HMRC can take too much tax in a range of ways, such as Income Tax and Corporation Tax.

 

Ex-DWP Employees Set Up Website To Help Unfairly Penalised Claimants

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Three ex-employees from the DWP have set up a website to help dwp-benefits-claimant-helpclaimants with cases of unfair sanctioning over their benefits.

The website, jobseekersanctionadvice.com, has recently gone viral and a flood of more than 200 messages from distressed claimants has given the site’s founders more than they expected.

[quote]”We didn’t promote the website, we just had a few inquiries and helped a few people. Then it got picked up and everything went bananas,”[/quote]

said one of the founders, who goes by the false name of ‘Jean’ to protect her identity.

The decision to build the site was made by three dissatisfied DWP employees after their resignation from the government body left them wanting to help claimants.

Jean explained:

[quote]I decided one Sunday to resign and I never went back. I had loved the job until the last three years but then I could see the way things were going.

I got tired of fighting for the system.”[/quote]

Jean says that she slowly became disillusioned by the methods required to process claimants’ application for benefits, with each employee given targets on how many claims they should veto in a day.

[quote]It’s a harsh environment…everything is designed to trip people up. They are asked to do things that are unsuitable.

Some offices are OK and others aren’t. It all depends what manager you have.”[/quote]

Jean took to helping people via online forums with her knowledge and expertise, but said that the more she became involved, “the more outraged I became”.

She managed to join forces with two like-minded ex-colleagues and set up the website, which has been bombarded with more than 200 messages in the last few days alone.

The messages have been from people who feel they have been unfairly penalised or sanctioned by the DWP, having benefits taken away from them; not getting what they feel they are owed or being punished for making a small mistake on their application form.

Last year, the DWP carried out an internal investigation into the practices of its Jobcentres, but said it found no secret targets imposed on employees; either nationally or locally.

[quote]There are no secret targets for sanctions and we have a well-established system of hardship provision in place,”[/quote]

said a DWP spokesman to The Independent.

[quote]Decisions on sanctions aren’t taken lightly, but its only right that people claiming benefits should do everything they can to find work if they are able.”[/quote]

However, a recent survey of Jobcentre staff by the Public and Commercial Sector union (PCS) showed that almost two thirds of them had experienced pressure to sanction claimants inappropriately.

General secretary of the PCS, Mark Serwotka, said that the sanctions ought be scrapped entirely as they serve no purpose “other than to demonise and punish people” for being out of work.

Proposal for Taxman to Raid Taxpayers’ Bank Accounts Met with Criticism

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A proposal to allow the taxman to raid taxpayers’ bank accounts HM Revenue and Customs failureswithout permission has been met with heavy criticism based on grave errors made by HMRC.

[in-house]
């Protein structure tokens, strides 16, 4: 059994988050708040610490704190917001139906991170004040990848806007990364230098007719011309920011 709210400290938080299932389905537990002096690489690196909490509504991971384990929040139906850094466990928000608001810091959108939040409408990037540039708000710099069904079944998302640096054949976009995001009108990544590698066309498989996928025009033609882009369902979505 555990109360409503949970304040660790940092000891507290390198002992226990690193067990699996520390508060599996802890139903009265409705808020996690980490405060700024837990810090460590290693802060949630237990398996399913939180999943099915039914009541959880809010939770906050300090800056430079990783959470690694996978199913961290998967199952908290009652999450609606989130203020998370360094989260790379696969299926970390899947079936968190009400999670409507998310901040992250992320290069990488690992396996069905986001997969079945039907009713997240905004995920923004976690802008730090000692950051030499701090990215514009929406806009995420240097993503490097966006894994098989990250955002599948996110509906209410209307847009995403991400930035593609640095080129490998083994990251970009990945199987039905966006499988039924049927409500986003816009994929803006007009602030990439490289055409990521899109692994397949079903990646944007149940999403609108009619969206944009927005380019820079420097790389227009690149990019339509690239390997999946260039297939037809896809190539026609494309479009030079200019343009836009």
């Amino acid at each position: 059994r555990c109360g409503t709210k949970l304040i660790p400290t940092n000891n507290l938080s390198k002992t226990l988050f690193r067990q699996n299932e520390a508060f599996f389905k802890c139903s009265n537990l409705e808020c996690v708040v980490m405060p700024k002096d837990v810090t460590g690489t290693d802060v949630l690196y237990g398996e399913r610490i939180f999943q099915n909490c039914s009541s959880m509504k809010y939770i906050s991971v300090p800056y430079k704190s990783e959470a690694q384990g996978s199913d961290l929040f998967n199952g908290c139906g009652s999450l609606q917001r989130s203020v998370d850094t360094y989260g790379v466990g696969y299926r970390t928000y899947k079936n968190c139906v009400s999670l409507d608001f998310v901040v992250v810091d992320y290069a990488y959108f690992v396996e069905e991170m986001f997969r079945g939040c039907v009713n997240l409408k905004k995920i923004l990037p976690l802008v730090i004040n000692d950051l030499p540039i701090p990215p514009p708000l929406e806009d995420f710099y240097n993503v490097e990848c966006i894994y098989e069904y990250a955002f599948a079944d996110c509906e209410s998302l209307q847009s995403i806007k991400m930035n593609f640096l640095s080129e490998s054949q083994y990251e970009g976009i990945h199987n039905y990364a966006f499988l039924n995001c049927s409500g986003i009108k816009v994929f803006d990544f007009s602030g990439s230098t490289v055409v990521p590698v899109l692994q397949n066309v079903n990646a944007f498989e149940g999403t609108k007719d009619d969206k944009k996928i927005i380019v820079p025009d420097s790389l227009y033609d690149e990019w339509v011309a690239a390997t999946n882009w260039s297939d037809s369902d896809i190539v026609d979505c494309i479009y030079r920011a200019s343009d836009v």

The new idea placed on the table by government would make it possible for the tax office to confiscate assets of those with unpaid tax without permission. David Cameron says the system could be a ‘vital new cog’ in the current tax system, helping to clamp down on tax avoiders and reduce the amount of unpaid tax each year.

However, experts have labelled the idea as “unconstitutional”; “against the magna carta”; a “smash and grab” approach to tax collection and “potentially illegal”.

[quote]There is good reason many feel unease over a plan to allow the Revenue unfettered access to millions of bank accounts,”[/quote]

writes The Telegraph’s Dan Hyde in his latest personal finance column.

[quote]To put it bluntly: how can we entrust such immense power to an organisation that so frequently makes errors?”[/quote]

Such thinking is not unfamiliar to the majority of taxpayers, many of whom are sure to have been on the end of the HMRC’s many miscalculations and mix-ups. One such case was that of 70 year old Rod Smith – a retired tax office worker who had served the HMRC for his entire career.

In 2008, Mr. Smith received a surprise tax bill for £3,917 covering the period 2004 to 2007. As it turned out, HMRC had issued the wrong code for deductions for this period and had not collected enough tax; however the error took four years to come to light and had been out of the hands of Mr. Smith, who was under the impression his taxes were in order.

After miscalculating the correct tax for one of their own staff and taking four years to realise it, HMRC then had the audacity to demand the payment from Mr. Smith almost immediately, within 30 days. After appealing the tax bill with the help of The Sunday Telegraph, Mr. Smith was refunded the £3,917 and paid an extra £150 in compensation.

However, he acknowledged that if he had handled things by himself, the result “would not have been as positive”.

Indeed, Mr. Smith is not alone. More than five million workers were charged the wrong amount of tax in 2013-14, and HMRC was forced to repay or write off £4 million in tax in the 12 months to April after thousands approached the Tax Adjudicator for help.

The adjudicator found that, in nine out of ten cases, the taxpayer was eligible for a concession on their tax deductions, suggesting that HMRC is making errors that could easily be avoided.

Judy Clements, head of the adjudicator’s office, said:

[quote]Many complains should have been resolved without the customer needing to refer the matter to me.

I see far too many cases where a conversation with the customer early on would have enabled a straightforward resolution to the issue. [HMRC’s] communication with affected taxpayers is poor.”[/quote]